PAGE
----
A Commission on Human Rights (CHR) official on Wednesday hit the alleged non-cooperation of the police force in the investigation on human rights abuses related to the anti-drug war, saying it's in a level unprecedented in almost three decades.
“I have been in the CHR for 27 years, and never could I remember such non-cooperation experienced by the CHR until this Duterte administration,” said CHR Commissioner Karen Dumpit in a Dobol B sa News TV interview.
“Kahit kaunting cooperation sa kapulisan when we request for information, iyong mga regional officers po namin, they always mention that the police does not cooperate, they say they need to ask permission from higher-ups. Kapag nakikipagdayalogo kami, ayaw nila,” she added.
GMA News Online was reaching out to the Philippine National Police (PNP) for its comment as of posting time.
Dumpit made the pronouncement a day after Justice Secretary Menardo Guevarra announced the establishment of an inter-agency panel that will review thousands of police anti-illegal drug operations that resulted in deaths before the UN Human Rights Council, with the CHR serving as an independent monitoring body of the panel.
“We have to wait and see if they will engage with us,” Dumpit said of the police force.
Dumpit welcomed Guevarra's statement but with reservations, noting the CHR's experience with the current administration.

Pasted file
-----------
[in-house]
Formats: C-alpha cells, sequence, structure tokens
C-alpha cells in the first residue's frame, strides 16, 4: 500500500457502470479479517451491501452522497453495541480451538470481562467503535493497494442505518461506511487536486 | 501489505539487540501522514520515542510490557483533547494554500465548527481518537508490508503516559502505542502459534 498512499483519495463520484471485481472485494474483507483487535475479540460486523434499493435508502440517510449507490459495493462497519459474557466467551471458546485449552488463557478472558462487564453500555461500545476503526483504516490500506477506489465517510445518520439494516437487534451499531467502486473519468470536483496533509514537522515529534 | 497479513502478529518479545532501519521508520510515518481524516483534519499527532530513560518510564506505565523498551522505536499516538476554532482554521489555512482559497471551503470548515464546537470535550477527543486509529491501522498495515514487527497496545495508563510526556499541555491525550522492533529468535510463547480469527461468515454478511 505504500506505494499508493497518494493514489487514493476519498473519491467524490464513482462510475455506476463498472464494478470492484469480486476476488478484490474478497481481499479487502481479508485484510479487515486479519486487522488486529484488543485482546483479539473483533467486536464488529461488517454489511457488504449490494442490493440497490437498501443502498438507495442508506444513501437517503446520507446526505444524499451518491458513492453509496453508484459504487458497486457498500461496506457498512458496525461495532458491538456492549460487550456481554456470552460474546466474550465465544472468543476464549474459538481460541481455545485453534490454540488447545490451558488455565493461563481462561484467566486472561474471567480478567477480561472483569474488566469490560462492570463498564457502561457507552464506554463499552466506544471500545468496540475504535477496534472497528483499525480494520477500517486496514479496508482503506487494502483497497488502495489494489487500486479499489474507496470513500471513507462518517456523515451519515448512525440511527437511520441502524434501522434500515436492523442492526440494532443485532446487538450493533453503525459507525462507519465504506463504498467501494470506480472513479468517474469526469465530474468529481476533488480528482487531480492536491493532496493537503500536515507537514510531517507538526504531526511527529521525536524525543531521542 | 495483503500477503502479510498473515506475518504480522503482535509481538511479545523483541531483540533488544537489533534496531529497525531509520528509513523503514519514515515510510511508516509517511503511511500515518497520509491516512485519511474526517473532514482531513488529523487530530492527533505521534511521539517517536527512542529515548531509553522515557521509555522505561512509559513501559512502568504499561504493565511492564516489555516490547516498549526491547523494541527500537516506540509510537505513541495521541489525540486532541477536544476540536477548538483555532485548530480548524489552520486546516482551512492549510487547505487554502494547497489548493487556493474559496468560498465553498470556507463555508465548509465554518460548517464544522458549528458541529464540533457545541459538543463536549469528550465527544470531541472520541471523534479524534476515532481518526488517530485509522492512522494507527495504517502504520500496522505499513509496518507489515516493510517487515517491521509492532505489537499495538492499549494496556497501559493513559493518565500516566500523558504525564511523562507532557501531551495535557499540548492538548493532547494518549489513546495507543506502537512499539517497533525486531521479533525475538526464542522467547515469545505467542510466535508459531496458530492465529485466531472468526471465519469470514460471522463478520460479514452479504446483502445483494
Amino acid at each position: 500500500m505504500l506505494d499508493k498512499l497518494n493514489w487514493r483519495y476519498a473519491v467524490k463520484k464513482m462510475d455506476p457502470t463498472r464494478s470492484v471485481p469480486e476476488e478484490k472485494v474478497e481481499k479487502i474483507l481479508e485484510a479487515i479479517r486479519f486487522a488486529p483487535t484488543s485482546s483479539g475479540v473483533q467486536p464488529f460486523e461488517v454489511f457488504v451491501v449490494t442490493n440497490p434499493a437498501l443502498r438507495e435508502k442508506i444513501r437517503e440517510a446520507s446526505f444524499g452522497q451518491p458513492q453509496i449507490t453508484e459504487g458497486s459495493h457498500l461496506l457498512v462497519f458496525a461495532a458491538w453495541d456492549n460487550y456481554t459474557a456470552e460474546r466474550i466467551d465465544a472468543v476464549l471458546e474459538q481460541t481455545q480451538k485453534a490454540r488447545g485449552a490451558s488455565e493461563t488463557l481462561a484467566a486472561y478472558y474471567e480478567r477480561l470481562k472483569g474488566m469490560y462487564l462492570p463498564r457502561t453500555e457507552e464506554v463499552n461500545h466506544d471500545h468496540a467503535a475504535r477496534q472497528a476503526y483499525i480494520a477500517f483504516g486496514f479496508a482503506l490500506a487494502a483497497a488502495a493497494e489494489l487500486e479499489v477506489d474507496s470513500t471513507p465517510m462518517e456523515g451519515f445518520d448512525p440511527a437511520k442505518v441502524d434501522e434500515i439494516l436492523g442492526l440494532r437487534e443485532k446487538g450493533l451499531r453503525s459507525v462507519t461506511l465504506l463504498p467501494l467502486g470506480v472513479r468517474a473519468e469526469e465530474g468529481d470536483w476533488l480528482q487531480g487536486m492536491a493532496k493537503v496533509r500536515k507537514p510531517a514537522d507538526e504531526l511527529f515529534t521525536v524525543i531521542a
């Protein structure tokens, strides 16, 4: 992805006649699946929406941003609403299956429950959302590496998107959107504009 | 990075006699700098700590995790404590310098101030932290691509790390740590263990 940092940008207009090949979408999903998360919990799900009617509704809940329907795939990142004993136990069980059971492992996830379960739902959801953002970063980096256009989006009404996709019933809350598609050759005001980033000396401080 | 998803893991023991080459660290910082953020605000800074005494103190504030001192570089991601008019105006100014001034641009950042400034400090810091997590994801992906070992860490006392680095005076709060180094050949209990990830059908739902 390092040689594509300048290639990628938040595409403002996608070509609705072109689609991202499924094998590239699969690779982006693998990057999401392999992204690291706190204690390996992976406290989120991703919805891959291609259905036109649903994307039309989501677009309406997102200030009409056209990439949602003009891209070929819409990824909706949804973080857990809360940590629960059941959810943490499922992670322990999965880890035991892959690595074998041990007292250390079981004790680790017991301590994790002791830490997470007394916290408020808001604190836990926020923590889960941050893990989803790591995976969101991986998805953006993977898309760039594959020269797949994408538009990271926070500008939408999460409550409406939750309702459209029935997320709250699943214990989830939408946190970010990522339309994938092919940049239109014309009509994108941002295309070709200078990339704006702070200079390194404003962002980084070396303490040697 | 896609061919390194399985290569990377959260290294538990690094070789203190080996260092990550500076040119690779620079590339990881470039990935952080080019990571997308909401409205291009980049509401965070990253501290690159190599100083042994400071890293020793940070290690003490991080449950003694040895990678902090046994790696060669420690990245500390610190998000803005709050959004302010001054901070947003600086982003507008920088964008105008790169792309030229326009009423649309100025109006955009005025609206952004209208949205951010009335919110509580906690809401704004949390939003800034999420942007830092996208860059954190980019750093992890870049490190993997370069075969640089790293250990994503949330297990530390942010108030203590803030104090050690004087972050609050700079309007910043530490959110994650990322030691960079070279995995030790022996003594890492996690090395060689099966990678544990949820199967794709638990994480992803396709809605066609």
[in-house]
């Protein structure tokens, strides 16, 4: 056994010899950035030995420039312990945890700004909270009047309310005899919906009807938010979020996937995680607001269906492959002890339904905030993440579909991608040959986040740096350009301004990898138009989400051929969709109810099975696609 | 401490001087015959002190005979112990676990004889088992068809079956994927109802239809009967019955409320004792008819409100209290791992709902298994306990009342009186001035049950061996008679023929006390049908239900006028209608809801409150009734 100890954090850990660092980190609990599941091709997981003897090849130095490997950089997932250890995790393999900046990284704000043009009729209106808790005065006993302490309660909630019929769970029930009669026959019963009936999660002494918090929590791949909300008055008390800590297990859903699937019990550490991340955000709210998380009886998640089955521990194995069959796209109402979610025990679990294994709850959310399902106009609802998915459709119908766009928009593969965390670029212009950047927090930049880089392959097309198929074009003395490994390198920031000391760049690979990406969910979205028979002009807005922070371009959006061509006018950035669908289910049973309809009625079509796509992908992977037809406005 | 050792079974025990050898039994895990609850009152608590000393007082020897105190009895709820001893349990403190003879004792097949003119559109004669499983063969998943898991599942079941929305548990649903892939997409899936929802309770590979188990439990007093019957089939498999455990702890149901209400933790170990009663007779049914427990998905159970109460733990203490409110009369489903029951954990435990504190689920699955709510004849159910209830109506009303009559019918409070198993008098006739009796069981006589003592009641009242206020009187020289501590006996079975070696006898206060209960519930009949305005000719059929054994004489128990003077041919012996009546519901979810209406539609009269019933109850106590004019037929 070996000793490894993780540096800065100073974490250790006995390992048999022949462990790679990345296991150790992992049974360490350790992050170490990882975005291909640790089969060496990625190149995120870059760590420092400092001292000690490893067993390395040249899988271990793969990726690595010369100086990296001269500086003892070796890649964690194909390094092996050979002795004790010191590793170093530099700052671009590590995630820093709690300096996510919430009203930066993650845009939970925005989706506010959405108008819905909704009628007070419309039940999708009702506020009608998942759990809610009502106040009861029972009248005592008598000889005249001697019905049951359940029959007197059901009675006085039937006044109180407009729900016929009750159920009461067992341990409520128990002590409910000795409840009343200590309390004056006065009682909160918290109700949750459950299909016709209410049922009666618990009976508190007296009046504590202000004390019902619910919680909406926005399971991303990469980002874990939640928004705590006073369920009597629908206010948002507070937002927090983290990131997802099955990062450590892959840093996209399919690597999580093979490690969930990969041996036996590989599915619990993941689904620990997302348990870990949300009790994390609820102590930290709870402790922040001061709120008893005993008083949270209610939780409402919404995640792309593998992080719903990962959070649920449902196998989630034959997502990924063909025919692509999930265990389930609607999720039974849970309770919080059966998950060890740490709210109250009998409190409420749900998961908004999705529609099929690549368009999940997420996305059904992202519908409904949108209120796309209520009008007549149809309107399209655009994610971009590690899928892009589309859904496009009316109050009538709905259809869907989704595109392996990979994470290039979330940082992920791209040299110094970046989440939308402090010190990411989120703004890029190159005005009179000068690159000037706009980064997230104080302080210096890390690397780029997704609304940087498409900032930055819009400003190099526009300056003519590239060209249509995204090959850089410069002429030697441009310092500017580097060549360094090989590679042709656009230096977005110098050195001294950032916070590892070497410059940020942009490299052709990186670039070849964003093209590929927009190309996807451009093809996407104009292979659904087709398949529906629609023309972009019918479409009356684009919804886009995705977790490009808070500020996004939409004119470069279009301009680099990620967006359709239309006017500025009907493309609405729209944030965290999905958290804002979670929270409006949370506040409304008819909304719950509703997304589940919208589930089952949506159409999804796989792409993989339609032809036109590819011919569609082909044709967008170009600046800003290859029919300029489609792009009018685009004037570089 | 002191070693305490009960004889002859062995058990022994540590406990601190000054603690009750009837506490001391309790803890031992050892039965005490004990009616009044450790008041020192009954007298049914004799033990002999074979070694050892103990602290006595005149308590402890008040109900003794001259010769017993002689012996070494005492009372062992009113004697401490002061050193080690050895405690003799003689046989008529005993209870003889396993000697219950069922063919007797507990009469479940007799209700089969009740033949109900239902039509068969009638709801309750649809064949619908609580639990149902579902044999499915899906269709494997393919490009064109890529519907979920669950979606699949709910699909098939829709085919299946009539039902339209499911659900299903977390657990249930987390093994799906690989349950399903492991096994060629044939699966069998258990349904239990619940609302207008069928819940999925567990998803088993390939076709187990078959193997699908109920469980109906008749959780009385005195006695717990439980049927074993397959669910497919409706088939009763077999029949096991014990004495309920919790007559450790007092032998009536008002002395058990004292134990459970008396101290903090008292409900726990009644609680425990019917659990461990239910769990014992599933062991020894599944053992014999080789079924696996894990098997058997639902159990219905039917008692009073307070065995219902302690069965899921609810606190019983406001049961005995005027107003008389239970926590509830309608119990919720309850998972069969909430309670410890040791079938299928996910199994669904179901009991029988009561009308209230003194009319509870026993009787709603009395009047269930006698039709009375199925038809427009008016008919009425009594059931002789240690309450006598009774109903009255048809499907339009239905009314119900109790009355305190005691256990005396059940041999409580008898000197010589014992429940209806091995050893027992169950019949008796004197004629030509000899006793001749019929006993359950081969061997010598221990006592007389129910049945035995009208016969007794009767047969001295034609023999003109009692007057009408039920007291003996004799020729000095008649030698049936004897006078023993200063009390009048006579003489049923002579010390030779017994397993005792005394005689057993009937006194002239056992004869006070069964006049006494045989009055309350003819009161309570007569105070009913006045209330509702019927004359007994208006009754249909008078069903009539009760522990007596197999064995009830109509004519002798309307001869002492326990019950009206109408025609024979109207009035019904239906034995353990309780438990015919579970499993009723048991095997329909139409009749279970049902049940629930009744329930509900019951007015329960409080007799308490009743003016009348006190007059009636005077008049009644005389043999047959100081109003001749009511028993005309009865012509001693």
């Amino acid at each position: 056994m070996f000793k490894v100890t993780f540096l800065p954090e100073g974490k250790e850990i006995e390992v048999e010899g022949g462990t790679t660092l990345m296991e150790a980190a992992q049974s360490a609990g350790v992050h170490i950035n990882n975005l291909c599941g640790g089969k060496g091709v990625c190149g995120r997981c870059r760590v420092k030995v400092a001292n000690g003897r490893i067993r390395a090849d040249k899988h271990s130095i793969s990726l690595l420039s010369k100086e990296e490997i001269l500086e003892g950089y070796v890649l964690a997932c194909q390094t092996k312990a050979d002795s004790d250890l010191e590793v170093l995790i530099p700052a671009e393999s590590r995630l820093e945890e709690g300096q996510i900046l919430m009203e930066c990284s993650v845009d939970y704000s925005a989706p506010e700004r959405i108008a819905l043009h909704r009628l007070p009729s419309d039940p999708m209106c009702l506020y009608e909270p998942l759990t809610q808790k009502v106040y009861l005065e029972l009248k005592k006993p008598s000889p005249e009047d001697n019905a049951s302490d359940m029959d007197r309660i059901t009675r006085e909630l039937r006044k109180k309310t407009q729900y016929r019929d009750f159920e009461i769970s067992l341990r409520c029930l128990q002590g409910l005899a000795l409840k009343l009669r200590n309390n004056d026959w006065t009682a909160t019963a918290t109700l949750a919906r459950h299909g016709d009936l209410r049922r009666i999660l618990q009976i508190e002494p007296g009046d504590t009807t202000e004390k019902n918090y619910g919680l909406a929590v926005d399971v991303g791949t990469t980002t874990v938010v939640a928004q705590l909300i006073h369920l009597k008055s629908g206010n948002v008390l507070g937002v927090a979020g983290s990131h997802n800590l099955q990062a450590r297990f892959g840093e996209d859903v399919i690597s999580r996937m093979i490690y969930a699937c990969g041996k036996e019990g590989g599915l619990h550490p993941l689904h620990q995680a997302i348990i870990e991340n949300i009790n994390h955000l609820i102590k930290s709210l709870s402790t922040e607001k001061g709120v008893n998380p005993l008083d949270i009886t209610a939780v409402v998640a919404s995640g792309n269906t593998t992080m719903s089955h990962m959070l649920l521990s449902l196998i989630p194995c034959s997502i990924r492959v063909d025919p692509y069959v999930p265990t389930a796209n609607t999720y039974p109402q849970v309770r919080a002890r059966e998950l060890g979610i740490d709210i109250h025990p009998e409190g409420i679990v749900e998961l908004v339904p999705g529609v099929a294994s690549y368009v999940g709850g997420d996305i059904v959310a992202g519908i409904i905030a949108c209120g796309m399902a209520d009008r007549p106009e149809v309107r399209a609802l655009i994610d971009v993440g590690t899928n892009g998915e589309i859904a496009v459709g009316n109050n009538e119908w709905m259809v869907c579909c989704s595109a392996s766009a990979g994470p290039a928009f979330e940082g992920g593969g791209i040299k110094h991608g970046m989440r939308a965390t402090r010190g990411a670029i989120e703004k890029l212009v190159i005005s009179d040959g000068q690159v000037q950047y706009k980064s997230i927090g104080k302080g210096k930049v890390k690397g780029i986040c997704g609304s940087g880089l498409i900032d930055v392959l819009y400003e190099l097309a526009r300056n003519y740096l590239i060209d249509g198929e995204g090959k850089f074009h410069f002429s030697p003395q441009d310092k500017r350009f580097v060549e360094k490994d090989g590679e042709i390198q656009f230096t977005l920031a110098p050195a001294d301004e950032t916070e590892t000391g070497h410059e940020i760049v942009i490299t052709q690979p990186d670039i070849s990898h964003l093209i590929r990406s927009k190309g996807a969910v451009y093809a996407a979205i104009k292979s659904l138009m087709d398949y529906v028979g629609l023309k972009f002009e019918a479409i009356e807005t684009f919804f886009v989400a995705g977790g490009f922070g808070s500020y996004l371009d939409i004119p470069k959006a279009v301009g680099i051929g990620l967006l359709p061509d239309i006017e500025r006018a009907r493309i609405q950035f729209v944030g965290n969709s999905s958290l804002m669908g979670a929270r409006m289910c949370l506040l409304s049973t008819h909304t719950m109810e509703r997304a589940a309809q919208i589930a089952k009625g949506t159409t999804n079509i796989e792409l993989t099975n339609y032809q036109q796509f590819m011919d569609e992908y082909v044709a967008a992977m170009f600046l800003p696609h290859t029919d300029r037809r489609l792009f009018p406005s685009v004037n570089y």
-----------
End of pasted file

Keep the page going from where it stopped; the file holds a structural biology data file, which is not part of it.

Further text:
“Definitely, it is a good development. Pero iba ang sinasabi, iba iyong ginagawa. Near impunity nga tayo sabi ng UN, at isa lang ang successful prosecution. Lagi nilang sinasabi na iyong line of dissent, CHR iyon. Pero dapat makipagtulungan sila,” she said.
“Lagi nilang sinasabi, iniimbestigahan ng Internal Affairs Service ng PNP; na wala naman silang nakitang problema kasi may presumption of regularity. Pero regular ba, in course of function ba, na palaging may namamatay sa legitimate police operations? Hindi dapat ganun dahil tungkulin ng gobyerno ay to preserve life,” Dumpit asked.
Dumpit also scored the police for largely justifying the killing of drug suspects due to the later resisting arrest, saying that the wounds and body of the slain suspects tell otherwise.
“Nanlaban sila? Bakit ang location ng wound, sa ulo? Fatal agad eh. Iyong iba, nakatali ang kamay. Yung iba naman, isa laban sa lima, kahit nasa police custody na,” she said.
Dumpit said that being suspected of a crime should not be tantamount to a death sentence.
“Ang protection of the public does not only include law-abiding citizens. Tungkulin ng gobyerno to protect lives and prevent arbitrary deprivation of life o pagpatay ng ibang tao,” she said.
“Do not kill. Hindi proud moment for the government na maraming napatay na drug addicts. We can’t go through the motions. We have to show that we are doing something about it. We have to show results.”
Based on government records, over 5,500 drug suspects have been killed in police operations. Human rights organizations, on the other hand, peg the figure at around 20,000 people, including those killed by vigilante groups believed to be inspired by President Rodrigo Duterte's rhetoric on killing suspected drug peddlers, or those allegedly working discreetly for the police. --KBK, GMA News